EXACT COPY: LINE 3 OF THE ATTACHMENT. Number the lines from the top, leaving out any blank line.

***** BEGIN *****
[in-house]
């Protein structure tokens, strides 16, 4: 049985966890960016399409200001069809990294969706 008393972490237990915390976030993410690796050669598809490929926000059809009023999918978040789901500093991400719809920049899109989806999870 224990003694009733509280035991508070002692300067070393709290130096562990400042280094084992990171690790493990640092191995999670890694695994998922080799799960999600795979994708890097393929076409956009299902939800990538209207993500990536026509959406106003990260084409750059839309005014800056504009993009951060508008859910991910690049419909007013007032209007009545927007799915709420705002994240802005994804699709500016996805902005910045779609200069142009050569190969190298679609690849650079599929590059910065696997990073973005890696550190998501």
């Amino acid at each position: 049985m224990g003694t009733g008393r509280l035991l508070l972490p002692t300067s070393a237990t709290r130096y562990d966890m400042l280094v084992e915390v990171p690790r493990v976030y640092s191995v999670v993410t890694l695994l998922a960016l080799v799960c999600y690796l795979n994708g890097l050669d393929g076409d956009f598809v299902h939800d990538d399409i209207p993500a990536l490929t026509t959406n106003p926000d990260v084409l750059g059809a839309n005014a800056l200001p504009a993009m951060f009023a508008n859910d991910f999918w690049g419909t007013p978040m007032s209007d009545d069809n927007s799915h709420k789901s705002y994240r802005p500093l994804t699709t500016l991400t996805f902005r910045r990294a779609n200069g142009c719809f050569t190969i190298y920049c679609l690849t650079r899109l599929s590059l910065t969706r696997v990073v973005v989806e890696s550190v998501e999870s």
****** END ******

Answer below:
């Amino acid at each position: 049985m224990g003694t009733g008393r509280l035991l508070l972490p002692t300067s070393a237990t709290r130096y562990d966890m400042l280094v084992e915390v990171p690790r493990v976030y640092s191995v999670v993410t890694l695994l998922a960016l080799v799960c999600y690796l795979n994708g890097l050669d393929g076409d956009f598809v299902h939800d990538d399409i209207p993500a990536l490929t026509t959406n106003p926000d990260v084409l750059g059809a839309n005014a800056l200001p504009a993009m951060f009023a508008n859910d991910f999918w690049g419909t007013p978040m007032s209007d009545d069809n927007s799915h709420k789901s705002y994240r802005p500093l994804t699709t500016l991400t996805f902005r910045r990294a779609n200069g142009c719809f050569t190969i190298y920049c679609l690849t650079r899109l599929s590059l910065t969706r696997v990073v973005v989806e890696s550190v998501e999870s």